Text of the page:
The government spent a lot of money ensuring these commands were heard. Billions of pounds, in fact – on PPE, bounce back loans, furlough, and eye-wateringly expensive advertising campaigns that cost more than the combined Government ad spend for the previous two years.
Cognitive dissonance has never been more prevalent than the last two years. The phrase ‘social distancing’ is in itself is a form cognitive dissonance in which ‘social’ equates to safety and ‘distance’ equates to danger.
Trauma bonds are in many ways the ultimate hypnosis. Stockholm Syndrome – in which hostages begin to empathise with their captors – are the ultimate example of trauma bonds.
This is, in effect, the relationship we had with our government: for two years we were effectively the victim of a mass trauma bond – hostages in our own homes or subjected to restrictions from which we were constantly promised – and then denied – respite and release.
There has been noticeable evidence of the use of modified hypnosis and NLP techniques by the government in its interactions with the public. These include:
Fractionation: encouraging the subject to do the same thing repetitively. The magic number in achieving compliance through fractionation, as in so many things, is 3. The fact we’ve had three lockdowns may well be pure coincidence, but even if it is it will have had some effect in conditioning the national psyche.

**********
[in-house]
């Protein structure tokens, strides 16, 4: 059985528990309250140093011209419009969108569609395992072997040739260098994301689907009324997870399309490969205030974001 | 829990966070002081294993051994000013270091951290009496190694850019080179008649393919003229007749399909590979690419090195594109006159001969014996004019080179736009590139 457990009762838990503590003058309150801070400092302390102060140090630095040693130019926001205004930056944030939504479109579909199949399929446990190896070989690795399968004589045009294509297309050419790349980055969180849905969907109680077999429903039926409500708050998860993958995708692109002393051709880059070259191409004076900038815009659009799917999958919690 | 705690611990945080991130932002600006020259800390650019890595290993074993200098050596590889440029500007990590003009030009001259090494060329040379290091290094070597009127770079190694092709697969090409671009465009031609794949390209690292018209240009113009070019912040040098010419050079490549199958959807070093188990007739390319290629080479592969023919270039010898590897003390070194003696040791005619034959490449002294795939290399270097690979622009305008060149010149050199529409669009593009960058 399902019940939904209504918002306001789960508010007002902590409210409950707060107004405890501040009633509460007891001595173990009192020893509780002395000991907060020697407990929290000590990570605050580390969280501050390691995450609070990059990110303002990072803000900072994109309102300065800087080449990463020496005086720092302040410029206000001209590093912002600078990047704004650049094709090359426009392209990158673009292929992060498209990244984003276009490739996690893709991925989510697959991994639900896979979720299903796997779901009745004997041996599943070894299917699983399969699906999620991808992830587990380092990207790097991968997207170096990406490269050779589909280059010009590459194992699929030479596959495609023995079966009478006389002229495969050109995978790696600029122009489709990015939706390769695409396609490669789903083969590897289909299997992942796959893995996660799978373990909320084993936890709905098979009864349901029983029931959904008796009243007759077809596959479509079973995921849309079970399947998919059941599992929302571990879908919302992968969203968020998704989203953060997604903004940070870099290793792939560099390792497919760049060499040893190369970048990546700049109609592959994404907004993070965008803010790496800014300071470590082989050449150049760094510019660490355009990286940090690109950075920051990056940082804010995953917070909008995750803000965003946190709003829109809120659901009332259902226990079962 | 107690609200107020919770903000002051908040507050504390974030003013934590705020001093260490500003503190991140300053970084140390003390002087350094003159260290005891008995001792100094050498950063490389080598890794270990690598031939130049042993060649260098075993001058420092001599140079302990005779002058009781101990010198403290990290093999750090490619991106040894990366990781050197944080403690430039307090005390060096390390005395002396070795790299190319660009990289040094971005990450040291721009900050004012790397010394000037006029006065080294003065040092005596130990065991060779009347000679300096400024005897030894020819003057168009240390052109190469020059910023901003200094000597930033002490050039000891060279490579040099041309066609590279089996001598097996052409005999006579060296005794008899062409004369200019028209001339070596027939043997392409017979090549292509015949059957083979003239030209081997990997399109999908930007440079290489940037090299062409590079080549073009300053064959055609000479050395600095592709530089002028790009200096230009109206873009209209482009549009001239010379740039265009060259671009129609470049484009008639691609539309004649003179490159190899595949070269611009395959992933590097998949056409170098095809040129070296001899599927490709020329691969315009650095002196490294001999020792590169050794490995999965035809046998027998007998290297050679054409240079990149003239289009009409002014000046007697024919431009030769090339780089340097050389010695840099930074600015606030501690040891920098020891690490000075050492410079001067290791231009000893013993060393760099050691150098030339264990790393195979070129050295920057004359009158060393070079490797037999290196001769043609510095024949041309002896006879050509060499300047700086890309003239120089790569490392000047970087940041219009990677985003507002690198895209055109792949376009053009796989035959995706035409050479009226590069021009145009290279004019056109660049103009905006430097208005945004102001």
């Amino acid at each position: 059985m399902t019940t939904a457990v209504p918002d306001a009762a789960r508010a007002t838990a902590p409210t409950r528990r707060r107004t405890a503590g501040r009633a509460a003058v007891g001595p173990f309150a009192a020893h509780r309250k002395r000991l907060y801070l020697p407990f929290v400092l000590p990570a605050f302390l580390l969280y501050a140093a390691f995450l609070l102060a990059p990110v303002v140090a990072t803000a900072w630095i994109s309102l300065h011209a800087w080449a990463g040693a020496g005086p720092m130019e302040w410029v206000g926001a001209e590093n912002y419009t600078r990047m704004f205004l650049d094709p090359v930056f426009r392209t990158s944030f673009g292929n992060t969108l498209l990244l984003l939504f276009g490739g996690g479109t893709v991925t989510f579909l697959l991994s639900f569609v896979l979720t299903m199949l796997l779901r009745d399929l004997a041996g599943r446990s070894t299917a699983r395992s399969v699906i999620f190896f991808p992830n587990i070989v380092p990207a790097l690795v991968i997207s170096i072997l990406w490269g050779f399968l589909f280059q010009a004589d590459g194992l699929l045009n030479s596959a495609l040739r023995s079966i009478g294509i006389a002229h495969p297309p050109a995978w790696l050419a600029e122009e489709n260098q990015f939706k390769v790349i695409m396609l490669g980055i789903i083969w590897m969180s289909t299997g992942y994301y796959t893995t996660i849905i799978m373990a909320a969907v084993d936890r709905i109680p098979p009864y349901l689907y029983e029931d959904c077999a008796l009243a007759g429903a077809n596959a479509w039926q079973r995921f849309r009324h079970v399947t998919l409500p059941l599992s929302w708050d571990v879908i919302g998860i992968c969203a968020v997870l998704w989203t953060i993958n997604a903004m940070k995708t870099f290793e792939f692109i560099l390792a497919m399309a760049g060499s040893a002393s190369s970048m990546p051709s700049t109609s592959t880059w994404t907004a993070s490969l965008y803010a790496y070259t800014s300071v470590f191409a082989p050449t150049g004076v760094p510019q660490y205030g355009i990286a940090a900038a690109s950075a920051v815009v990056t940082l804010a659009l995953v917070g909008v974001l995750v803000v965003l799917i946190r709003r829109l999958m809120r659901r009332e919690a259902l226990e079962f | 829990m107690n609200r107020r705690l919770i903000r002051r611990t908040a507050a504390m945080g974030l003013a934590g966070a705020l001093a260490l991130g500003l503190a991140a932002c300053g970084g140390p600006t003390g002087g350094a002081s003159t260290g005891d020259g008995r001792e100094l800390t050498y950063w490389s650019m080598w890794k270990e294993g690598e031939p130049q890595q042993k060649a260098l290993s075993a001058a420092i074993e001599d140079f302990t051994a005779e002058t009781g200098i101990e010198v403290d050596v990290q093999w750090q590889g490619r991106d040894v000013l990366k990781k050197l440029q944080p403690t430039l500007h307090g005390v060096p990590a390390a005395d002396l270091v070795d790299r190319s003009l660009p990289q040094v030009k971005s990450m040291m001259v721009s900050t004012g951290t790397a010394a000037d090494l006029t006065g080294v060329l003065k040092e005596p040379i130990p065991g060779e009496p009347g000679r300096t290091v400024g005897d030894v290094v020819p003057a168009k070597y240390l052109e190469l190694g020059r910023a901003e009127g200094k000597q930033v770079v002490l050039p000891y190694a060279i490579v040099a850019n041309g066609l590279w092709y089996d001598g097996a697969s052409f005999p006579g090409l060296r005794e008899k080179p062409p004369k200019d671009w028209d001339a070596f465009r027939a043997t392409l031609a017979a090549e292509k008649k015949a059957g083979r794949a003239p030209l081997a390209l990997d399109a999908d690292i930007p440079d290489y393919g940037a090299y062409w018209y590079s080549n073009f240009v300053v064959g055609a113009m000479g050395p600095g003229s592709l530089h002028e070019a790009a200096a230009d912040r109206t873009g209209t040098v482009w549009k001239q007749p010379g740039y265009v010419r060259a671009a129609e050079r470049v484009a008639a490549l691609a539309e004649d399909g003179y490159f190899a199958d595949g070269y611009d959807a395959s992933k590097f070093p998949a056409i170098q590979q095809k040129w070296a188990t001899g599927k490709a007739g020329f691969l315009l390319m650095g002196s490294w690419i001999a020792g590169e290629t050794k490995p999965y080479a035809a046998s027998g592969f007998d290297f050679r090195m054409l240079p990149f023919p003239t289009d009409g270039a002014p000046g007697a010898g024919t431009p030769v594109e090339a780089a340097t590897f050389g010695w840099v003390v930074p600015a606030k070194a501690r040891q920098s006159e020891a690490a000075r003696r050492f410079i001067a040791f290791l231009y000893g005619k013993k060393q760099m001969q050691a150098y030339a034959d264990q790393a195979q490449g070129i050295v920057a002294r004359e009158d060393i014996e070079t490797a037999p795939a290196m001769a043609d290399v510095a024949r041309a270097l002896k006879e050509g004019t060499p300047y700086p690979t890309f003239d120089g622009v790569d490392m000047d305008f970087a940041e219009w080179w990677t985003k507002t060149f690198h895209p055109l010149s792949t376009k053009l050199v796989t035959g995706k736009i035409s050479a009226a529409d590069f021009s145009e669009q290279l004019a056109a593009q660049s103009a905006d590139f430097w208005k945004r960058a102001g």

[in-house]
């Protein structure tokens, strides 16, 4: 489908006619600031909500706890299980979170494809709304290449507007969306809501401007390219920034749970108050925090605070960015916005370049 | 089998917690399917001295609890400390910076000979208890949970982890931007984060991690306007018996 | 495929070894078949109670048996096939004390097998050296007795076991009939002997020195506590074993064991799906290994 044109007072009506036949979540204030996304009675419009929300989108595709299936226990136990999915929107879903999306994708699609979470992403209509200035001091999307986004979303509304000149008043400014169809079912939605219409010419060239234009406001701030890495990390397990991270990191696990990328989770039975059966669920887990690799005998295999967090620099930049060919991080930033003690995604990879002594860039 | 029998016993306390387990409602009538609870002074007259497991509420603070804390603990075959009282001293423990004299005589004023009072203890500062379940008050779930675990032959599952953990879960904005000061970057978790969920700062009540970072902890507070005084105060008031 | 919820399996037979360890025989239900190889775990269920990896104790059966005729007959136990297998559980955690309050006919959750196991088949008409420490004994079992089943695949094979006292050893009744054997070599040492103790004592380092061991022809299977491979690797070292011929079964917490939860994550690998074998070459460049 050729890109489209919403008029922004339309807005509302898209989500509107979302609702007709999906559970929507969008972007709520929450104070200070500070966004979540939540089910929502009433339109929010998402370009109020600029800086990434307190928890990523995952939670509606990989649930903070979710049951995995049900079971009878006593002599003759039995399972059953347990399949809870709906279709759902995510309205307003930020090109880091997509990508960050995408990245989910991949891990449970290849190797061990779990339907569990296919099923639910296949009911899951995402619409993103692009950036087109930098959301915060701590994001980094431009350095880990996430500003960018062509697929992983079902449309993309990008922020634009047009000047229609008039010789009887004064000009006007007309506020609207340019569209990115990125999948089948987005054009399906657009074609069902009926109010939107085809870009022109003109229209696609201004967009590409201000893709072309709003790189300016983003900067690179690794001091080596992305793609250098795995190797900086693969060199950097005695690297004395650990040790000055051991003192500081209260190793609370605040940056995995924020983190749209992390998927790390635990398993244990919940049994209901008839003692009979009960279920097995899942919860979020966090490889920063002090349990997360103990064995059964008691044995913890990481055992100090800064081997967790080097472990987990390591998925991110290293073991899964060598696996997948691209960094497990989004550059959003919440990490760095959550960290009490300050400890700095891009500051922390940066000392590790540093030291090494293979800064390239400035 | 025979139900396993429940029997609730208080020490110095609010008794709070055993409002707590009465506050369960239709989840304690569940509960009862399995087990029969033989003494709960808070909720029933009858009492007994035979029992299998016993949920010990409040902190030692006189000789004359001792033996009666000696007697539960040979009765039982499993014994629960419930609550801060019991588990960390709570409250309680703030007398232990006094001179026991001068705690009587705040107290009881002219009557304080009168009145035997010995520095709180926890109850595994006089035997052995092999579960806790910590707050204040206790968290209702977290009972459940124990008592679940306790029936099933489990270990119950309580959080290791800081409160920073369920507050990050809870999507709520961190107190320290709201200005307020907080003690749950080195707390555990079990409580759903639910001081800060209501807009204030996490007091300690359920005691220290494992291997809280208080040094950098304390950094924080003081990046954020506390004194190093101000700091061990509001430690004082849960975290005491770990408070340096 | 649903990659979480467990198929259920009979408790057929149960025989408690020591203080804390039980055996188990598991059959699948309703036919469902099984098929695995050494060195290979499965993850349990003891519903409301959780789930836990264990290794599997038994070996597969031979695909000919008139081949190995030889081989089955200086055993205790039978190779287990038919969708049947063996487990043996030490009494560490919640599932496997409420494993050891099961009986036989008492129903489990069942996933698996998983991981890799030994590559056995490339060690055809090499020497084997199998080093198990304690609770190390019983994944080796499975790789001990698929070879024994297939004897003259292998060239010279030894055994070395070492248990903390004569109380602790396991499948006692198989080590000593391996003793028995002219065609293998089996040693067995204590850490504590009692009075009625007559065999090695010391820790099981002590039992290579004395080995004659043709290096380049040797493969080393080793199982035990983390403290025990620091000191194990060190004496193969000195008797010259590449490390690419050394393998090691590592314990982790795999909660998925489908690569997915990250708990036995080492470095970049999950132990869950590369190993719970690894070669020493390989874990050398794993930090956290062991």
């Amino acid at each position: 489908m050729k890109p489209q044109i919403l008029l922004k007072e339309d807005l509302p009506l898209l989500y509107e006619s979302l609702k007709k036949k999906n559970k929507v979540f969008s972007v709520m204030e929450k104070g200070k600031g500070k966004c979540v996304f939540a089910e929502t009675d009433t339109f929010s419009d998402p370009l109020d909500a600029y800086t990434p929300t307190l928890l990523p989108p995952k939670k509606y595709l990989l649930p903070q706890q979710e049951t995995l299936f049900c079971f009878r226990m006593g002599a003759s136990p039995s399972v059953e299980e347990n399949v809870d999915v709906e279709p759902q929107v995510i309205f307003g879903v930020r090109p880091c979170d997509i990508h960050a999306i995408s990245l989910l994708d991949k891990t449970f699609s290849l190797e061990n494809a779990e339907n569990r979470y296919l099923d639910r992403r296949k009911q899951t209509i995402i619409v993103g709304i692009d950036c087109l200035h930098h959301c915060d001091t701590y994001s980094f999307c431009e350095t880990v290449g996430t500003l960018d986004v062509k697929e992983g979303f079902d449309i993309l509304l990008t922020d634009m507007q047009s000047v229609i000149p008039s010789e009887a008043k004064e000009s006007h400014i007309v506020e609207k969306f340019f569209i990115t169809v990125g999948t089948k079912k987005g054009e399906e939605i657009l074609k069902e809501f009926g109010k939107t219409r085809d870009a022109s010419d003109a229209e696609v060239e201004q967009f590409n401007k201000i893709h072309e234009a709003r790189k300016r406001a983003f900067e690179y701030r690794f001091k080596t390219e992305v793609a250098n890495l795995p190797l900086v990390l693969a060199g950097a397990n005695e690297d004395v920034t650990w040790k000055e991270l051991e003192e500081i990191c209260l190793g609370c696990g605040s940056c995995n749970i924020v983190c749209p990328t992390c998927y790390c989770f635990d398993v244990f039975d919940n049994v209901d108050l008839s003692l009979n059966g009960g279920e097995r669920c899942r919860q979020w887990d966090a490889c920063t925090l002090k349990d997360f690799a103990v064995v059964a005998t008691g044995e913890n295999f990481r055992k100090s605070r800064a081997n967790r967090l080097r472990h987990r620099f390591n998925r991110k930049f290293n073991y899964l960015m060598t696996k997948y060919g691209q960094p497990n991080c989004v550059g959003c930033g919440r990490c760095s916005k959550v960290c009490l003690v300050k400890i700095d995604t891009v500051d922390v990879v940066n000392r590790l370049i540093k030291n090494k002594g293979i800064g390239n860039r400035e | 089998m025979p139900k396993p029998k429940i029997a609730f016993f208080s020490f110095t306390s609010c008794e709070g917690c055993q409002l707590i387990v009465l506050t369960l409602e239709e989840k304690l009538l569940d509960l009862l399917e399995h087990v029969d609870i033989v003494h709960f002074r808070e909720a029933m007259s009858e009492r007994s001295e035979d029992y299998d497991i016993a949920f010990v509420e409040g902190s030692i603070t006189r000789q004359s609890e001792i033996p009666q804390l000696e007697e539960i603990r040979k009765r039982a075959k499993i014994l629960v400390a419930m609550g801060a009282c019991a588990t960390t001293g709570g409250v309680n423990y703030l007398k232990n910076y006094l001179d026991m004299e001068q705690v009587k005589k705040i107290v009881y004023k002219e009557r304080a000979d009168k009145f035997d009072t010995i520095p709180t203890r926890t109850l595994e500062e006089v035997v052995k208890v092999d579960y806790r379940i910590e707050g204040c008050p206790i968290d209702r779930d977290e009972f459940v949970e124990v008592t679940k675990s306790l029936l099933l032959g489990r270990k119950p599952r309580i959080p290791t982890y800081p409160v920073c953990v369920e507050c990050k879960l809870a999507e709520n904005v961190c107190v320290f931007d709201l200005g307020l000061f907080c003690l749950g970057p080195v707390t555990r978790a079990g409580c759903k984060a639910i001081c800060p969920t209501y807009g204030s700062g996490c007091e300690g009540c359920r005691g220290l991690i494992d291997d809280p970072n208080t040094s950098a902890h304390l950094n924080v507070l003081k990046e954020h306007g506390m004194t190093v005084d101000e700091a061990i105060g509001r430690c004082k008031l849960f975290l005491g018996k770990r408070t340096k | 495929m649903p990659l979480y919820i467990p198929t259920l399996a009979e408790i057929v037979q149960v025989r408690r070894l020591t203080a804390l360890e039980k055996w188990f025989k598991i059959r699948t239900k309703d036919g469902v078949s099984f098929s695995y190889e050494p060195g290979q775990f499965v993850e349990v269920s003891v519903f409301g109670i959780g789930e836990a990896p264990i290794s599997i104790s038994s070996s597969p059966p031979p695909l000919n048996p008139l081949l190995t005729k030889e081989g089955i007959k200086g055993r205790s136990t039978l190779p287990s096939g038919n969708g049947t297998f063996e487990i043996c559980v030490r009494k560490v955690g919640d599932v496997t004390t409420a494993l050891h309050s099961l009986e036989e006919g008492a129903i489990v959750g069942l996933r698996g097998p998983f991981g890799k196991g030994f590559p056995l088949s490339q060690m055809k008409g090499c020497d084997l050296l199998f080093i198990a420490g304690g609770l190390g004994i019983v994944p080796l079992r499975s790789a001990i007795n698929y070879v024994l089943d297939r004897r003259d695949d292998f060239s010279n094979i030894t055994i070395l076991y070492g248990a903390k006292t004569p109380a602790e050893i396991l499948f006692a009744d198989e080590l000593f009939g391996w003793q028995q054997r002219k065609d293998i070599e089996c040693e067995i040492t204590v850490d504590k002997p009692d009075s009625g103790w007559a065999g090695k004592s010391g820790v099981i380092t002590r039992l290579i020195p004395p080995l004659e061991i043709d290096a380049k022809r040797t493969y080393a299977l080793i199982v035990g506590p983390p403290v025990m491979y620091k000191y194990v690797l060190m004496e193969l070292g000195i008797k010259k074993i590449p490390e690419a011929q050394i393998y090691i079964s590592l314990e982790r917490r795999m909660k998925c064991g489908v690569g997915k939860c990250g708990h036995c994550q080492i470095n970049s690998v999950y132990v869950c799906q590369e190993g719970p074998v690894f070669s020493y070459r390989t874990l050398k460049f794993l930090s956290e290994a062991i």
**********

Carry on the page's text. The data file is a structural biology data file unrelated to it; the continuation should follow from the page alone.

Create a ‘Yes’ set: The eliciting of agreement – and therefore compliance – in stages. Often this starts with something small and easy to accept (for example, ‘three weeks to flatten the curve’) but gradually increases in manageable steps.
Three weeks of lockdown becomes six weeks, which becomes six months. Christmas is cancelled.
And the more you say yes, the more likely you are to say yes again.
Confusion: The conscious mind responds to uncertainty by ‘going offline’ in search of an appropriate response to something it has never experienced before. And when the conscious mind is no longer present, the subconscious steps in.
In the early days of the pandemic no-one was entirely sure what was allowed and what wasn’t, and confusion reigned.
Repetition: The same messaging and news is repeated over and over and over again. How many days did we wake up to headlines about Covid-related deaths and infections?
Create an illusion of choice: Usually where the option you prefer is either marginally less obnoxious than the alternative or delivers the same desired outcome.
Social Proof: Celebrities are used to endorse or advocate the behaviour the ‘manipulator’ requires, leveraging the trust we have in them.
Scarcity: By suggesting a shortage we create immediate demand. Look at the petrol crisis last autumn as an example.
The scrupulousness of the current Government is under huge scrutiny at the moment, specifically about its accountability and moral rectitude at a time of huge global crisis during which it wielded powers never before seen in peacetime.
We may have been prepared to be manipulated over the pandemic. But maybe what we really need to ask ourselves is that knowing what we now do, where do we draw the line when it comes to psychological control?
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Zoë Clews has been practising hypnotherapy for the past seventeen years and in that time has become one of London’s most recommended hypnotists. She started Zoë Clews & Associates thirteen years ago and has since built the company into a highly-regarded practice.
Photo of highway in Stevenage, with Covid-19 traffic information by Pawel Pajor from Adobe Stock